One ordinance will require the use of sediment ponds, silt fences and rock entrances, so that topsoil from the construction site doesn't erode. A second will require detention basins to prevent flooding and stop erosion.
When it rains, the water picks up loose soil on its way to creeks and lakes. The muddy water blocks sunlight, and so aquatic plants that fish feed on can't grow. The dirt can also clog up culverts and drainage pipes that carry rain to larger bodies of water.
The third ordinance would make it illegal to put pollutants into storm sewers, streams or lakes. Pollutants include soapy water from car washes, sewage, paint and motor oil, which can be toxic. Other pollutants that would be illegal to discharge would be pesticides, which kill insects that aquatic animals eat, and fertilizers that can cause aquatic plants to grow rapidly and choke each other, causing oxygen levels, that fish need to breath, to drop. The city would be able to test water for pollutants and inspect property for illegal connections to the storm water system, then fine violators.
These ordinances will be considered by commissioners in the coming months.
The plan also identifies areas in Danville that have the most flooding problems, and estimates the cost to fix those problems. To correct nuisance flooding would cost $4.4 million, and to correct major elements, bridges and pipes larger than 24 inches, would cost $6.2 million.
The plan outlines the responsibilities of the city and individual property owners to correct drainage problems. A list of priorities for both major and minor problems was included.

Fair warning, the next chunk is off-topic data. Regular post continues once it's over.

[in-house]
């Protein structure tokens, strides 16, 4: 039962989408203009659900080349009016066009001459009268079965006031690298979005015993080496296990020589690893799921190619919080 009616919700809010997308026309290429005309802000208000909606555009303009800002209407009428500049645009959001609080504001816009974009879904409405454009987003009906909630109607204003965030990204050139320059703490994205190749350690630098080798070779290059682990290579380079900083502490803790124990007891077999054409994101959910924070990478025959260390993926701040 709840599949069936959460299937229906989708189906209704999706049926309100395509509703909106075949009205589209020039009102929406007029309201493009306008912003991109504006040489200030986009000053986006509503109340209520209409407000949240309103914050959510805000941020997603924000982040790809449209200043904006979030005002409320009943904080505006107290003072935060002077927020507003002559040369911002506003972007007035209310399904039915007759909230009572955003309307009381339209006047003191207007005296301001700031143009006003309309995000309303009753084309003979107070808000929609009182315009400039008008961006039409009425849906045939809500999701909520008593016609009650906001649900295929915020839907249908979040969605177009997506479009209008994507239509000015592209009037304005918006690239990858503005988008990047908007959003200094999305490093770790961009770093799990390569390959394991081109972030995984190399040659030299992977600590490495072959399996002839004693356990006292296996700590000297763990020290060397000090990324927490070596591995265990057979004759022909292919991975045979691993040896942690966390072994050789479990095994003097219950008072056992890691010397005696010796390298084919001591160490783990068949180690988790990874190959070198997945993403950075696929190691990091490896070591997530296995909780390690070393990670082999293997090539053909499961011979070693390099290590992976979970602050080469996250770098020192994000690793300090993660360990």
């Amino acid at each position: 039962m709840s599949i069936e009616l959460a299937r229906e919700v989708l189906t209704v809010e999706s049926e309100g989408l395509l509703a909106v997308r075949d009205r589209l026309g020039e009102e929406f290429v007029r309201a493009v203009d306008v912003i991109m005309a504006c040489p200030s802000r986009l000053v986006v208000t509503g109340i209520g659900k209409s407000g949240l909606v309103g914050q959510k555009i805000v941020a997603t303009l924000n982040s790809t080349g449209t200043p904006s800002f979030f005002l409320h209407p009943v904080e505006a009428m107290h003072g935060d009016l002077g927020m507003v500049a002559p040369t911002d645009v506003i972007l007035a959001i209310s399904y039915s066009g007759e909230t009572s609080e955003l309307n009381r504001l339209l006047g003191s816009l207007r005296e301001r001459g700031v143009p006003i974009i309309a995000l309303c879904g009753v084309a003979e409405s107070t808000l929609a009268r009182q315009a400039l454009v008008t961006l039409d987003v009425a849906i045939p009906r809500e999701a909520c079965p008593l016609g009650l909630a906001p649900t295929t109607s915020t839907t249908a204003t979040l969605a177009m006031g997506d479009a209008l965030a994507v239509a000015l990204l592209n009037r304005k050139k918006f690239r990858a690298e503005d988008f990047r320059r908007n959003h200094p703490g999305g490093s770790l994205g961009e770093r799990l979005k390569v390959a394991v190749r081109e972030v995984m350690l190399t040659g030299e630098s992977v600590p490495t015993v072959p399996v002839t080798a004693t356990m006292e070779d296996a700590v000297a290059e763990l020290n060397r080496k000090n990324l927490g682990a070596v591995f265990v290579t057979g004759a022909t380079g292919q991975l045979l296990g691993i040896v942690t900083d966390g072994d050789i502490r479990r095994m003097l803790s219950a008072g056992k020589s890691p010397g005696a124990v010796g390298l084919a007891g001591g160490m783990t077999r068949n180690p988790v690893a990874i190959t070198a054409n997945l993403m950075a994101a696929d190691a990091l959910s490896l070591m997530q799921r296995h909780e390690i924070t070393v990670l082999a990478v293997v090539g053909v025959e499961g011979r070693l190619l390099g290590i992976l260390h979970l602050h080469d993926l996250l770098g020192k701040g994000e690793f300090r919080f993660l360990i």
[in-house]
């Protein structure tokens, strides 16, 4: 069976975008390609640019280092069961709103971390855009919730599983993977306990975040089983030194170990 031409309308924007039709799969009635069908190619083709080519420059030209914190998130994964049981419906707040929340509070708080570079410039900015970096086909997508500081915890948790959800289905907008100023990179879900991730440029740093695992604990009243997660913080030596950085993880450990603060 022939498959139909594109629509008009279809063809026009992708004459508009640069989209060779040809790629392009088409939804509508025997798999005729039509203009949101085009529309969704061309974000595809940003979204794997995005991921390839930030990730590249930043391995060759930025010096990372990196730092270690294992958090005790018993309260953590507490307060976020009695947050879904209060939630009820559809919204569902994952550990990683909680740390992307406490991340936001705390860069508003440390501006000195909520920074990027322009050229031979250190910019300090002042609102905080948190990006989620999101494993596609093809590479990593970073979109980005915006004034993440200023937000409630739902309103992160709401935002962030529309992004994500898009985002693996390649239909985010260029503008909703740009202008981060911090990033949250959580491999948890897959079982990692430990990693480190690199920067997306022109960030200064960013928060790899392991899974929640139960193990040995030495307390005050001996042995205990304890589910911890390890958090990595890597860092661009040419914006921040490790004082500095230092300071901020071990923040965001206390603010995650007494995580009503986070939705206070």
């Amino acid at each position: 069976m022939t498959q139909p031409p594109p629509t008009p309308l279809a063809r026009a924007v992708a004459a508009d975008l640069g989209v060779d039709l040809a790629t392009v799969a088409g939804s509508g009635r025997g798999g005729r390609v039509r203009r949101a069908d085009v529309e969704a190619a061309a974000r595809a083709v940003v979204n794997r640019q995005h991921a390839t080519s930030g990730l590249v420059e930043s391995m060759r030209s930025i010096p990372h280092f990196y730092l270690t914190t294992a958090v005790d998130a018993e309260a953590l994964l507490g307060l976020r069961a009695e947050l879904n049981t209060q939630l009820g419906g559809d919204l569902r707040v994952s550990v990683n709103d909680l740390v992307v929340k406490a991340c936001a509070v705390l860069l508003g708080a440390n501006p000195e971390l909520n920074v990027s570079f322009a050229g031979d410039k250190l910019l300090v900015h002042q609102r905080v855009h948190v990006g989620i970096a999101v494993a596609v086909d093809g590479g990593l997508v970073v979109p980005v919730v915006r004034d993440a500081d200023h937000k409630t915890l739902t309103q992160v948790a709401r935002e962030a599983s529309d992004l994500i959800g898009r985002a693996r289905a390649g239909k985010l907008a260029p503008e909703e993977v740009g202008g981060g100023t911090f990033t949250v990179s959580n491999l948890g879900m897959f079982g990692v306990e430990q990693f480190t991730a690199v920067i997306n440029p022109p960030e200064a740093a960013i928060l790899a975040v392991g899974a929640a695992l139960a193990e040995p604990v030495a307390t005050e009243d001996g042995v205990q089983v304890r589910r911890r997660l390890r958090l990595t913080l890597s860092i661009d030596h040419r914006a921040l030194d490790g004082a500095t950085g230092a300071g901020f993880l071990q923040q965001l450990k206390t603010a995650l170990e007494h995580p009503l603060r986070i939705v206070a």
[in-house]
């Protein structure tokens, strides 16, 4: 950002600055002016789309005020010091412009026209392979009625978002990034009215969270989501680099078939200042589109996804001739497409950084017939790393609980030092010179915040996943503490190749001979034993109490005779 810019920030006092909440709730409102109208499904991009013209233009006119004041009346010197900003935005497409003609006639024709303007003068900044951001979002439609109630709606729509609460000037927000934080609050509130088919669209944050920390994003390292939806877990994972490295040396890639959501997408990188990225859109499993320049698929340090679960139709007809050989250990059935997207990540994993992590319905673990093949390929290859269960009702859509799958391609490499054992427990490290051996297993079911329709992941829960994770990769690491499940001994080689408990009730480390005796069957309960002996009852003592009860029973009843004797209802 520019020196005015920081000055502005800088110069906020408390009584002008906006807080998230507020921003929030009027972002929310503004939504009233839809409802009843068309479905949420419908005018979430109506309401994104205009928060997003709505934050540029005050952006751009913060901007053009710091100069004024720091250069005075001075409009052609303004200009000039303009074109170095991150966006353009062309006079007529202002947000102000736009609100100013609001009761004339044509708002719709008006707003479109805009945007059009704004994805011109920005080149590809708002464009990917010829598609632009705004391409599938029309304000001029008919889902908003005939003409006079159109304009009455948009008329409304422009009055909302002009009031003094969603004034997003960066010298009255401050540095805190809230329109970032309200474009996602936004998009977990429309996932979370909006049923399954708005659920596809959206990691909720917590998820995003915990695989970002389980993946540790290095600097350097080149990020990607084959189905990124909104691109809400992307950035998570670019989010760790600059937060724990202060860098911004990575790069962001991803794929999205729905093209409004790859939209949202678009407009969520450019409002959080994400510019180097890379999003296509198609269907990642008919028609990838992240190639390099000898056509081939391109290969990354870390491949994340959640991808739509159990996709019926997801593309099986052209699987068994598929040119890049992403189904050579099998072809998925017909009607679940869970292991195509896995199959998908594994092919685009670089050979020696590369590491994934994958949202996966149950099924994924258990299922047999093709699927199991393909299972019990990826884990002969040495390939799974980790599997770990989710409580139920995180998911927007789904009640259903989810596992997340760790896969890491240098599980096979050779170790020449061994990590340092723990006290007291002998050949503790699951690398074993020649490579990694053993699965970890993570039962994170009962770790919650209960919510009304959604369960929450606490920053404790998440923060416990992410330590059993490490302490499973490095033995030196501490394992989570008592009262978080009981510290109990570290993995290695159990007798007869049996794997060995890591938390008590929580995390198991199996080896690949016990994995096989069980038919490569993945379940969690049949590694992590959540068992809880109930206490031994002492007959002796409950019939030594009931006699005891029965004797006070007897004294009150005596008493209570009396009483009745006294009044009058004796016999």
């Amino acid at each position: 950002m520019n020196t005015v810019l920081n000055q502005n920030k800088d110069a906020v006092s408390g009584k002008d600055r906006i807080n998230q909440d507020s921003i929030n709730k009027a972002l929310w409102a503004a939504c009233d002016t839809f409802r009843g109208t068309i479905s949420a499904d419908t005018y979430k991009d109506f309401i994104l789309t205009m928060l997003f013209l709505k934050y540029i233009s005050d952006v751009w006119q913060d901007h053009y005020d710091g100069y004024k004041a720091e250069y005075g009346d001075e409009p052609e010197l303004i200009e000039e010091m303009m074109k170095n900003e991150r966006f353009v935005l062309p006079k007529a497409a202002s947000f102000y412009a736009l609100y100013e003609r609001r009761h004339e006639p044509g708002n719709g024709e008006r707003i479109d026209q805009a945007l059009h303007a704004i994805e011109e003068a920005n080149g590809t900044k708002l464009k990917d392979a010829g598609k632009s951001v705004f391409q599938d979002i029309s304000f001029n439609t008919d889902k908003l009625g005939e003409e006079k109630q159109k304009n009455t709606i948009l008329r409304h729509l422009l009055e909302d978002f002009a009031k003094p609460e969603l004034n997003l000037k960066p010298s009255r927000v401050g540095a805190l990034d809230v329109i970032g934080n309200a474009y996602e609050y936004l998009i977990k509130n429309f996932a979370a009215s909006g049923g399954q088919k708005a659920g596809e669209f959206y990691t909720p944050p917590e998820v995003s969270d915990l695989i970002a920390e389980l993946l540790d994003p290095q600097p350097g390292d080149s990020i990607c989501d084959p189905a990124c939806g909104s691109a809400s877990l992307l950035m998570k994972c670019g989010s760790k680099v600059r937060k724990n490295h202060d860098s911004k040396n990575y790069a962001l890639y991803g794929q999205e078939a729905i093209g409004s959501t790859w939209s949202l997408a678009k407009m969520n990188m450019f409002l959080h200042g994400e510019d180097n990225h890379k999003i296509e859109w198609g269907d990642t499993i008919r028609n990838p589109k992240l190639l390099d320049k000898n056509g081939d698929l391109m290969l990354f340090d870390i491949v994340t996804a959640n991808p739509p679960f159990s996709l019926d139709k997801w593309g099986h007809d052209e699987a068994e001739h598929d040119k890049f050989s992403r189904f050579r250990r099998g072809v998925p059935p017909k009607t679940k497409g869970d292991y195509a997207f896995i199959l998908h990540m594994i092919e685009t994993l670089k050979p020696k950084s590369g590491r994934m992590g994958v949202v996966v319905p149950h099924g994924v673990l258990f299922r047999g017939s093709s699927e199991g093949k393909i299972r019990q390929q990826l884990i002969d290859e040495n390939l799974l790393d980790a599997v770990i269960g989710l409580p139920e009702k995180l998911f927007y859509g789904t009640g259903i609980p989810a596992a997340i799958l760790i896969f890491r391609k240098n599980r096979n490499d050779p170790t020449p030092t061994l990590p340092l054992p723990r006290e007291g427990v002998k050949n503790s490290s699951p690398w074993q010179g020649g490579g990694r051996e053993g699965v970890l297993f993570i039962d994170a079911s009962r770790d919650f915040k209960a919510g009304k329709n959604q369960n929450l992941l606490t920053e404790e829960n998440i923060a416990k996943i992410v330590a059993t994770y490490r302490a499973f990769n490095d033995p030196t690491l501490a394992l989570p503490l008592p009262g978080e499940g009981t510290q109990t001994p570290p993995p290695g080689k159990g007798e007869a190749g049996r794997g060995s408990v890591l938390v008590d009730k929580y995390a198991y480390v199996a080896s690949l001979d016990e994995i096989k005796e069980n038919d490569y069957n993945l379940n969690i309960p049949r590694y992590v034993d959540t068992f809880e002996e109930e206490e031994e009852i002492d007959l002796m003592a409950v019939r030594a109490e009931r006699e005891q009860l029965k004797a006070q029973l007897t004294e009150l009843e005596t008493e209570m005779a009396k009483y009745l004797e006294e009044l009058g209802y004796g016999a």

The top 10 areas listed for improvement were: Center Court; McGrath Street; Streamland and Silverbrook drives; Silverbrook and Coldstream drives; Bruce Court and Main, Windsor and Williams streets; Rosemont Avenue and Harding Street; Highland Court, near U.S. 127; Walnut Street from Robertson Street to Beech Street; and Factory Road.
Galloway presented several options for the city to pay for the improvements. The committee recommended that a storm water utility tack on a charge to water bills.
Louisville and some utilities in northern Kentucky already have such utilities. Residents there are charged about $4 a month per household, and businesses are charged by lot size and the area that is blacktopped or paved. In Louisville, businesses pay $1.75 per 2,500 square foot of impervious area.
Galloway said that with such a system the city could issue bonds to pay for improvements. Now the city spends about $150,000 from its general fund to improve drainage. Under the new plan, and federal regulations, the cost could rise to about $344,000 a year, Galloway said.